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Agronomy Journal Abstract -

Storage of High Moisture Grain Sorghum [Sorghum bicolor (L.) Moench] Treated with Propionic Acid1


This article in AJ

  1. Vol. 65 No. 3, p. 423-425
    Received: Aug 17, 1972

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  1. L. R. Nelson,
  2. D. G. Cummins,
  3. H. B. Harris and
  4. D. M. Baird2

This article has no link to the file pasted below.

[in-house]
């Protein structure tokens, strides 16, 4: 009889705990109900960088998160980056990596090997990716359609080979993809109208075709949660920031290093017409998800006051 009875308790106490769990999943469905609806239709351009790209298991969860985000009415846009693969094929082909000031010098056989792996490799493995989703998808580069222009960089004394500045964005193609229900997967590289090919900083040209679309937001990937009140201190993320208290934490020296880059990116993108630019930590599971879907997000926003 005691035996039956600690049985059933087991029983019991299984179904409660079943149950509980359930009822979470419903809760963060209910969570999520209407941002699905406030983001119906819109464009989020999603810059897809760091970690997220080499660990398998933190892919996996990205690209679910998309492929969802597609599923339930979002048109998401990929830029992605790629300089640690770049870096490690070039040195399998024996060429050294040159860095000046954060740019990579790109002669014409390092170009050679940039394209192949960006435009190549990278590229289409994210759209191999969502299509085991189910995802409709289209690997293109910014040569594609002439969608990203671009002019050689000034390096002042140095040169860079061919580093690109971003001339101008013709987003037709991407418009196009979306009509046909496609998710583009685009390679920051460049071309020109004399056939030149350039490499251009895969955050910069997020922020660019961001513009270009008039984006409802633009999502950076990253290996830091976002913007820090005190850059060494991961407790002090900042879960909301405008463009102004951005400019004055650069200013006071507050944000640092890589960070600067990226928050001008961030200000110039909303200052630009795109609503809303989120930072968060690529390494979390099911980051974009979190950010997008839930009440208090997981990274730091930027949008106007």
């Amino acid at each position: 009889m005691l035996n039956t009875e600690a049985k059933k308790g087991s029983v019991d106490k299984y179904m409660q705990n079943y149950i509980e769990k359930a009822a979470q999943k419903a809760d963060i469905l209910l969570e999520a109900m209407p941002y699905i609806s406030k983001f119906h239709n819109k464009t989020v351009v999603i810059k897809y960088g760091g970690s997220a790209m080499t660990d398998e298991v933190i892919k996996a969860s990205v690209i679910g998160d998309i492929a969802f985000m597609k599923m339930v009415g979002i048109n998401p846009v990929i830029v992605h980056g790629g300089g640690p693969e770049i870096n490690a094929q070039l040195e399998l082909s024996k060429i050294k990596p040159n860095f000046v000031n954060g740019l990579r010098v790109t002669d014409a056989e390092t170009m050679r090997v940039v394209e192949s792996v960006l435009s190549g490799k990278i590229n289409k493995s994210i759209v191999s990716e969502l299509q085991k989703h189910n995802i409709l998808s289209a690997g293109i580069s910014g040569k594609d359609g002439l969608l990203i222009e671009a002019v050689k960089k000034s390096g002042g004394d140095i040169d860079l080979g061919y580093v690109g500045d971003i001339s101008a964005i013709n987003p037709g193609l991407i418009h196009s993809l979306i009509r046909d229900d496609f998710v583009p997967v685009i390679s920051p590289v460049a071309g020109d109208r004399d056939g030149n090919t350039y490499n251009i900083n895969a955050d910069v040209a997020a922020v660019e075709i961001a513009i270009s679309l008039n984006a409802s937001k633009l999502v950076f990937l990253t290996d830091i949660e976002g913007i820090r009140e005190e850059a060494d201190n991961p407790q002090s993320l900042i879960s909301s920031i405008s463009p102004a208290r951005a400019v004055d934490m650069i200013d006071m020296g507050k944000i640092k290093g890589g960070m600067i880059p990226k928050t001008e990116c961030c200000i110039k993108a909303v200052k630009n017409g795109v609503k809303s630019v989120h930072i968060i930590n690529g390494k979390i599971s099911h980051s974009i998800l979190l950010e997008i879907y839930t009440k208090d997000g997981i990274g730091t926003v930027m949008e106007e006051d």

This study was designed to determine if propionic acid can be used as a preservative for storage of high moisture sorghum [Sorghum bicolor (L.) Moench] grain. Sorghum grain at 16, 21, and 26% moisture levels was treated with 0.75% propionic acid by weight, and treated and untreated samples of each moisture level were stored hi polyethyline lined garbage cans for 60 days. The untreated 21 and 26 moisture level samples heated while the untreated 16% moisture sample or the 16, 21, 26% moisture samples treated with propionic acid did not heat. After 60 days in storage, untreated grain stored at 21 and 26% moisture had molded and was badly deteriorated. No evidence of molding was observed in any of the propionic acid treated samples and only slight evidence of molding was observed in the untreated 16% moisture sample. Significant differences among samples for in vitro dry matter digestibilities were not observed. Unspoiled grain samples (16% moisture untreated, and 16, 21, and 26% moisture samples treated with propionic acid) were fed to feeder pigs for intake and gain evaluation. The highest feed intake was for the 26% moisture propionic acid treated sample and the rations containing the 21 and 26% moisture grain treated with propionic acid produced the highest average daily gains in weight. It was concluded that high moisture sorghum grain can be stored successfully as a feed grain after treatment with propionic acid.

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